[dateline] Philadelphia July 20. 1776
This has been a dull day to me: I waited the Arrival of the Post with much Solicitude and Impatience, but his Arrival made me more solicitous still.—“To be left at the Post Office” in your Hand Writing, on the back of a few Lines from the Dr. were all that I could learn of you, and my little Folks.1
If you was too busy to write, I hoped that some kind Hand would have been found to let me know something about you.
Do my Friends think that I have been a Politician so long as to have lost all feeling? Do they suppose I have forgotten my Wife and Children? Or are they so panic struck with the Loss of Canada, as to
be afraid to correspond with me? Or have they forgotten that you have an Husband and your Children a Father? What have I done, or omitted to do, that I should be thus forgotten and neglected in the most tender and affecting scaene of my Life! Dont mistake me, I dont blame you. Your Time and Thoughts must have been wholly taken up, with your own and your Families situation and Necessities.—But twenty other Persons might have informed me.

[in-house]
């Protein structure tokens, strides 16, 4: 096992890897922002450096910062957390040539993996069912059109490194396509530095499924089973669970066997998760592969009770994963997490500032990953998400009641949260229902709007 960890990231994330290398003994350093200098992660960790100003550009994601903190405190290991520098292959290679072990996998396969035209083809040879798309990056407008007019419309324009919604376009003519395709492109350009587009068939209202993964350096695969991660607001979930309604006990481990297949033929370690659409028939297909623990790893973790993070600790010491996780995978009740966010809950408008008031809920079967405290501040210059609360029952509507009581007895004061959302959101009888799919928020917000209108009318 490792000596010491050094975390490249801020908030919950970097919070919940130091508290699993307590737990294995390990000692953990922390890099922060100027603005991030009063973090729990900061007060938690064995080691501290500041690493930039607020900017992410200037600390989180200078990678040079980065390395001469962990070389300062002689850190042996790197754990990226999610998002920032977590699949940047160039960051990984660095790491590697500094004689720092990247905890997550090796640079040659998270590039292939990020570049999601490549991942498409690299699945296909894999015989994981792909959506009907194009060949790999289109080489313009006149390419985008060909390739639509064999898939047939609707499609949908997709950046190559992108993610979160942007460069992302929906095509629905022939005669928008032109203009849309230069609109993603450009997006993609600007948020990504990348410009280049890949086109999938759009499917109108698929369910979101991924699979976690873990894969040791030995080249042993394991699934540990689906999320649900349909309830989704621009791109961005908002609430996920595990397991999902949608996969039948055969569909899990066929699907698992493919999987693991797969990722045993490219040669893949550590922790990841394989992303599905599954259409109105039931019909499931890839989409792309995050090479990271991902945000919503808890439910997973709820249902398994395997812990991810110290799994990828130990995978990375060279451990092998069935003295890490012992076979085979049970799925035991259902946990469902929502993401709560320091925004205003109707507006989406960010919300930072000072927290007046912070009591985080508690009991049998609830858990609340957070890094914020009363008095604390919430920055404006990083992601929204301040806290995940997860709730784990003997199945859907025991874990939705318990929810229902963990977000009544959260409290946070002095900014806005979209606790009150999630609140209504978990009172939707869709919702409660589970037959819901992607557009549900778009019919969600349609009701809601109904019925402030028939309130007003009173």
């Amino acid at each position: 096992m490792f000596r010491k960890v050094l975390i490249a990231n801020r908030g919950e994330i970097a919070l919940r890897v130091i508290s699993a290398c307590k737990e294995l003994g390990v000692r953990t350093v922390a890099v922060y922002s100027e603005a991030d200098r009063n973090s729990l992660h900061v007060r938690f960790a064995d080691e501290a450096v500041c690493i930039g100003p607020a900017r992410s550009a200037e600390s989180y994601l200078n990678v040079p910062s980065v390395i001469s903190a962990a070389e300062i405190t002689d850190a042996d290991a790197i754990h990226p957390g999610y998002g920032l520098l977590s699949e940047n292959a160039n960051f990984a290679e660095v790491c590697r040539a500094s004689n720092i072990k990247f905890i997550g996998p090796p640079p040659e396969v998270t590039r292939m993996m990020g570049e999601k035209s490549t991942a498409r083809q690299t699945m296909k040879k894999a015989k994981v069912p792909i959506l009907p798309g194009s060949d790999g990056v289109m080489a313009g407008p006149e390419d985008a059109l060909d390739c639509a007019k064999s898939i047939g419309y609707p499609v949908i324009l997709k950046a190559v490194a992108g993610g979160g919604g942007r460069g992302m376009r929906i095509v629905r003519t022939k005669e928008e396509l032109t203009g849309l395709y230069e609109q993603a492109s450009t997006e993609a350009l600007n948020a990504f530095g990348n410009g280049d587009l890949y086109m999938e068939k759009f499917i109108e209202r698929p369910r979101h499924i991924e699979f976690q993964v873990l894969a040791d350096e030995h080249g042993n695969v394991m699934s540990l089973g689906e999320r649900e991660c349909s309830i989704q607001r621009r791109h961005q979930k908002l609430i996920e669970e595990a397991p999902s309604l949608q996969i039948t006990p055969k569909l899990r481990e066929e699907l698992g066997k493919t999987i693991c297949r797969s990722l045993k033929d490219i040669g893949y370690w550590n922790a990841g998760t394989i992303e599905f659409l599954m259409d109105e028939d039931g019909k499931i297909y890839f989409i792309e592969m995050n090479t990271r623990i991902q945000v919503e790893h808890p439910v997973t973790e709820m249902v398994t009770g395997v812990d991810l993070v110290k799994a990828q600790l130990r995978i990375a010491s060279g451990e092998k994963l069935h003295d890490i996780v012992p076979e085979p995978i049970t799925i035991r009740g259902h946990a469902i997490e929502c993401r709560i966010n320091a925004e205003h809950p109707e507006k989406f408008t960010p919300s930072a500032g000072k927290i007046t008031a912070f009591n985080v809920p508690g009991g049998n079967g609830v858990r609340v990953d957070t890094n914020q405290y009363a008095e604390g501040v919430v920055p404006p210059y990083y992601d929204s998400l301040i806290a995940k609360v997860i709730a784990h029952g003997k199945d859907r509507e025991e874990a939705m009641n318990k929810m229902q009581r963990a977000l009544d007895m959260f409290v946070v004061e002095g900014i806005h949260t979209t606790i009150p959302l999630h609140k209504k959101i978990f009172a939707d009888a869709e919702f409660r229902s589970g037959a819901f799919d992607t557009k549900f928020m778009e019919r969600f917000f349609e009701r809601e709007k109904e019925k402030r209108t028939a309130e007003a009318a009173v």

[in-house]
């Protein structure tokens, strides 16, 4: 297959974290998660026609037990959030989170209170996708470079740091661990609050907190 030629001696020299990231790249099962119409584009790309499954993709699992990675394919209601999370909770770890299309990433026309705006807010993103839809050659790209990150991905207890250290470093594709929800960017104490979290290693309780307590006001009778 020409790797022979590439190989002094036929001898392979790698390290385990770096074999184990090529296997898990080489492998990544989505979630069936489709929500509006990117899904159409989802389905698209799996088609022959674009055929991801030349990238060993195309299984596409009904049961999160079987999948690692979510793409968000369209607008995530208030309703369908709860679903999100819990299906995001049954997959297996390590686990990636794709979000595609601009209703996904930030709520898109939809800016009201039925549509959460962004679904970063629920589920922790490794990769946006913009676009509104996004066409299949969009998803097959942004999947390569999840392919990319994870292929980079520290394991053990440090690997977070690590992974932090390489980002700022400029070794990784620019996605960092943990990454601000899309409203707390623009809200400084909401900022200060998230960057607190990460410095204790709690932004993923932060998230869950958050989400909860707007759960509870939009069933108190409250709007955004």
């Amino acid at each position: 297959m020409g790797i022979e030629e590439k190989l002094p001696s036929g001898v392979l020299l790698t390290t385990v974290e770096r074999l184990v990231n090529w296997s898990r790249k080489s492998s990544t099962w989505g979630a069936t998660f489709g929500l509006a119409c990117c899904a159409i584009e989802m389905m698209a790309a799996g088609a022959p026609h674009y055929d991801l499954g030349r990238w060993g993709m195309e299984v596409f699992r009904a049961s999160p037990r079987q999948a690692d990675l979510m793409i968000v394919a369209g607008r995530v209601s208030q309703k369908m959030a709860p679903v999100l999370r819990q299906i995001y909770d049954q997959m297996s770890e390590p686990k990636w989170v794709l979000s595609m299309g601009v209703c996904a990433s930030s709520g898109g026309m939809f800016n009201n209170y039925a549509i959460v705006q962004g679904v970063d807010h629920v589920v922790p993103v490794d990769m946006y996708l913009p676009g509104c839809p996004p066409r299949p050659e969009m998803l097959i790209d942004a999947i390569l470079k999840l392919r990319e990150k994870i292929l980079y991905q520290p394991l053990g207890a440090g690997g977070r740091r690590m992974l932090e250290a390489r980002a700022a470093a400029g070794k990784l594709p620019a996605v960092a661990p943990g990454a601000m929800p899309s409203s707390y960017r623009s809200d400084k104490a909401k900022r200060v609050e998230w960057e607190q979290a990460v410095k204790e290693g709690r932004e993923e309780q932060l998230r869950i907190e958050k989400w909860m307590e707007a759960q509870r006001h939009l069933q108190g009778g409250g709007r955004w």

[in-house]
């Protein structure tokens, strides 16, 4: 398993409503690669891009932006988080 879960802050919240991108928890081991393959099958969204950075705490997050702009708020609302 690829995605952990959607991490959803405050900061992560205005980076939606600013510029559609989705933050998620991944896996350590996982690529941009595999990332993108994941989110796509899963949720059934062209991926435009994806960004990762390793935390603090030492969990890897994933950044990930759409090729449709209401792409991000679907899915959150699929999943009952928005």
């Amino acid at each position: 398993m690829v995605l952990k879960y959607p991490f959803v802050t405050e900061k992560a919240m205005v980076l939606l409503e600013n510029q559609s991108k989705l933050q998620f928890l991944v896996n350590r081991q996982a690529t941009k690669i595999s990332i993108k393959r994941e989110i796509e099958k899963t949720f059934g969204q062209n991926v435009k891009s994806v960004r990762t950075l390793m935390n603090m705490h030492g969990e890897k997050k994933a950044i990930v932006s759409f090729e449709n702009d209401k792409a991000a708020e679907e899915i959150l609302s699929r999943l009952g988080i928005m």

I suspect, that you intended to have run slyly, through the small Pox with the family, without letting me know it, and then have sent me an Account that you were all well. This might be a kind Intention, and if the design had succeeded, would have made me very joyous. But the secret is out, and I am left to conjecture. But as the Faculty2
have this distemper so much under Command I will flatter myself with the Hope and Expectation of soon hearing of your Recovery.